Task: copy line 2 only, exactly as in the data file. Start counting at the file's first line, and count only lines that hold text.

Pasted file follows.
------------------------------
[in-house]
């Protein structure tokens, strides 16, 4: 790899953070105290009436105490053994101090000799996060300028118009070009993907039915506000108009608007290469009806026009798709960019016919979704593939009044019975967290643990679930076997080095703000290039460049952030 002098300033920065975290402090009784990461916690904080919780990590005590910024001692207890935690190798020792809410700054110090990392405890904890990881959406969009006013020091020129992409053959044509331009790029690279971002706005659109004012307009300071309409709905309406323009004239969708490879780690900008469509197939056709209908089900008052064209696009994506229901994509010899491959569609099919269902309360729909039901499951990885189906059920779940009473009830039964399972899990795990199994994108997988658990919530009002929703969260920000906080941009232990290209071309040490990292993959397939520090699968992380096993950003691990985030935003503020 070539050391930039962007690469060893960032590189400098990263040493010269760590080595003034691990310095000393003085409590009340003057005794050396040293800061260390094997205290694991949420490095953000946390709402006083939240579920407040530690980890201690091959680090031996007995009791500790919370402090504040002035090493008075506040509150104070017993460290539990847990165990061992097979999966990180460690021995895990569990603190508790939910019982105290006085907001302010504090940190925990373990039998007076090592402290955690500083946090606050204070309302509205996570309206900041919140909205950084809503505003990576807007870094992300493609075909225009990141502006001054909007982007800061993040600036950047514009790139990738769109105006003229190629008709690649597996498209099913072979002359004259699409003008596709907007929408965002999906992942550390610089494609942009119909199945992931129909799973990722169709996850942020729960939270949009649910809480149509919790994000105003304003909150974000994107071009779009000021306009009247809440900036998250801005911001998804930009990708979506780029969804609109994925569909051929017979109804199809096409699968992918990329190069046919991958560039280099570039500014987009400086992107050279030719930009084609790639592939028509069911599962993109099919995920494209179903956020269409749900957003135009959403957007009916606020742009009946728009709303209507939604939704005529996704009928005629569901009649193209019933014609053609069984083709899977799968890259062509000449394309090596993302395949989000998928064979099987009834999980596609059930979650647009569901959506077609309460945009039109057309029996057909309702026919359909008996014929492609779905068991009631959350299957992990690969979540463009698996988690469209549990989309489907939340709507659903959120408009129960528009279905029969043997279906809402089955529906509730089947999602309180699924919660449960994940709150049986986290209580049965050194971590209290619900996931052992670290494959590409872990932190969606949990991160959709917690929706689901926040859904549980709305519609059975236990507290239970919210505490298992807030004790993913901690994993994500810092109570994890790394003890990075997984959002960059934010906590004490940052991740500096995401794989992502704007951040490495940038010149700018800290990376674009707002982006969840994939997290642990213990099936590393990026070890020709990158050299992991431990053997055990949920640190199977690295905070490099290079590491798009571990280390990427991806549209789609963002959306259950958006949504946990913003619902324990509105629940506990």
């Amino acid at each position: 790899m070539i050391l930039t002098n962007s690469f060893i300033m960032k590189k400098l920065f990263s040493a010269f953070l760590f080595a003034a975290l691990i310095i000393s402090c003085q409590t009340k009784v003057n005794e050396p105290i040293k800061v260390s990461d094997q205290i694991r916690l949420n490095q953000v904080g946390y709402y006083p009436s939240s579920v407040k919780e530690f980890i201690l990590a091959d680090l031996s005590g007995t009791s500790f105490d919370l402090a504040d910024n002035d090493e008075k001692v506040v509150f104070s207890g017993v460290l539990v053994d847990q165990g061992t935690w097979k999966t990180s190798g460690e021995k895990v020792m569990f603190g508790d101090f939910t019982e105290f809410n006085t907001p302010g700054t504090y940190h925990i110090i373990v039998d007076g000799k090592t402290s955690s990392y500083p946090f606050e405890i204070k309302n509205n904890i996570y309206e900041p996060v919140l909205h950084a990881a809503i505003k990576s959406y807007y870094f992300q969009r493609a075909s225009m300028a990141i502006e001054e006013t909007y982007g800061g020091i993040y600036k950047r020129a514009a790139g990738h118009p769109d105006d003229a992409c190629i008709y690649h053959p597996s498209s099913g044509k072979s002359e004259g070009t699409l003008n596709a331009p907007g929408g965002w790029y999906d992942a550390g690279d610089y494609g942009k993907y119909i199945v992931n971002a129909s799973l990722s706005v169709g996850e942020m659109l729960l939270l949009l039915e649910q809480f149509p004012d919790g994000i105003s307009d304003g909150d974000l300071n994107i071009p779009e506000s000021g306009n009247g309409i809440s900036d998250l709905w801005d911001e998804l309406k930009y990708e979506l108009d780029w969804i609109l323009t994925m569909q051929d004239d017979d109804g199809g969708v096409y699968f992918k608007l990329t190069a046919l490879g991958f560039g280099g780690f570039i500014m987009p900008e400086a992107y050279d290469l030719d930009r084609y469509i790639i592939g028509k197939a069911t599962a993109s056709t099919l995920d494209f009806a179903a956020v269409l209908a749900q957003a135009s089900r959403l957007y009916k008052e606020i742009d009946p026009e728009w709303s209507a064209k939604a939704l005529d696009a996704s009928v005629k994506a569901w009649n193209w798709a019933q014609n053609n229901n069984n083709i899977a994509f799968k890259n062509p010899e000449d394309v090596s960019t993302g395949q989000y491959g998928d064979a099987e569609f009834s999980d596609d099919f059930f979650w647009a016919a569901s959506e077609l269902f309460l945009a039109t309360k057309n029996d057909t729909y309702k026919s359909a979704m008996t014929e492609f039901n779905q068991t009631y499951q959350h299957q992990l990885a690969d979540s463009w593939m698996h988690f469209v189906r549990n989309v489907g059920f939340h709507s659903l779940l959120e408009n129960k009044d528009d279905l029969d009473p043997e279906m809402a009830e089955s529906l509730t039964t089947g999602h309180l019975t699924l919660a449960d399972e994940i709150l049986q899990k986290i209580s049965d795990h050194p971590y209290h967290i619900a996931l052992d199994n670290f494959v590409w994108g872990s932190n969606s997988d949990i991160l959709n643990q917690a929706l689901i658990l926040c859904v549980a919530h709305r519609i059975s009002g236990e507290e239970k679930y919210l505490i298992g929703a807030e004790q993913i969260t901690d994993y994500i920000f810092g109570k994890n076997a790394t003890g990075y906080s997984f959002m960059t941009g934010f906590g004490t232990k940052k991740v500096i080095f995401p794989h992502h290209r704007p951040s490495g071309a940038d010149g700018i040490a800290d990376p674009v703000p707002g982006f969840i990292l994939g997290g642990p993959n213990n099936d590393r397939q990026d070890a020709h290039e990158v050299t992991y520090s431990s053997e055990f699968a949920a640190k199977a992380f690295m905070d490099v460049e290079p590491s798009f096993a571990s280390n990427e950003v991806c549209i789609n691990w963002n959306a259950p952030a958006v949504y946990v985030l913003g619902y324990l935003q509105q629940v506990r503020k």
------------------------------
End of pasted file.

């Protein structure tokens, strides 16, 4: 790899953070105290009436105490053994101090000799996060300028118009070009993907039915506000108009608007290469009806026009798709960019016919979704593939009044019975967290643990679930076997080095703000290039460049952030 002098300033920065975290402090009784990461916690904080919780990590005590910024001692207890935690190798020792809410700054110090990392405890904890990881959406969009006013020091020129992409053959044509331009790029690279971002706005659109004012307009300071309409709905309406323009004239969708490879780690900008469509197939056709209908089900008052064209696009994506229901994509010899491959569609099919269902309360729909039901499951990885189906059920779940009473009830039964399972899990795990199994994108997988658990919530009002929703969260920000906080941009232990290209071309040490990292993959397939520090699968992380096993950003691990985030935003503020 070539050391930039962007690469060893960032590189400098990263040493010269760590080595003034691990310095000393003085409590009340003057005794050396040293800061260390094997205290694991949420490095953000946390709402006083939240579920407040530690980890201690091959680090031996007995009791500790919370402090504040002035090493008075506040509150104070017993460290539990847990165990061992097979999966990180460690021995895990569990603190508790939910019982105290006085907001302010504090940190925990373990039998007076090592402290955690500083946090606050204070309302509205996570309206900041919140909205950084809503505003990576807007870094992300493609075909225009990141502006001054909007982007800061993040600036950047514009790139990738769109105006003229190629008709690649597996498209099913072979002359004259699409003008596709907007929408965002999906992942550390610089494609942009119909199945992931129909799973990722169709996850942020729960939270949009649910809480149509919790994000105003304003909150974000994107071009779009000021306009009247809440900036998250801005911001998804930009990708979506780029969804609109994925569909051929017979109804199809096409699968992918990329190069046919991958560039280099570039500014987009400086992107050279030719930009084609790639592939028509069911599962993109099919995920494209179903956020269409749900957003135009959403957007009916606020742009009946728009709303209507939604939704005529996704009928005629569901009649193209019933014609053609069984083709899977799968890259062509000449394309090596993302395949989000998928064979099987009834999980596609059930979650647009569901959506077609309460945009039109057309029996057909309702026919359909008996014929492609779905068991009631959350299957992990690969979540463009698996988690469209549990989309489907939340709507659903959120408009129960528009279905029969043997279906809402089955529906509730089947999602309180699924919660449960994940709150049986986290209580049965050194971590209290619900996931052992670290494959590409872990932190969606949990991160959709917690929706689901926040859904549980709305519609059975236990507290239970919210505490298992807030004790993913901690994993994500810092109570994890790394003890990075997984959002960059934010906590004490940052991740500096995401794989992502704007951040490495940038010149700018800290990376674009707002982006969840994939997290642990213990099936590393990026070890020709990158050299992991431990053997055990949920640190199977690295905070490099290079590491798009571990280390990427991806549209789609963002959306259950958006949504946990913003619902324990509105629940506990």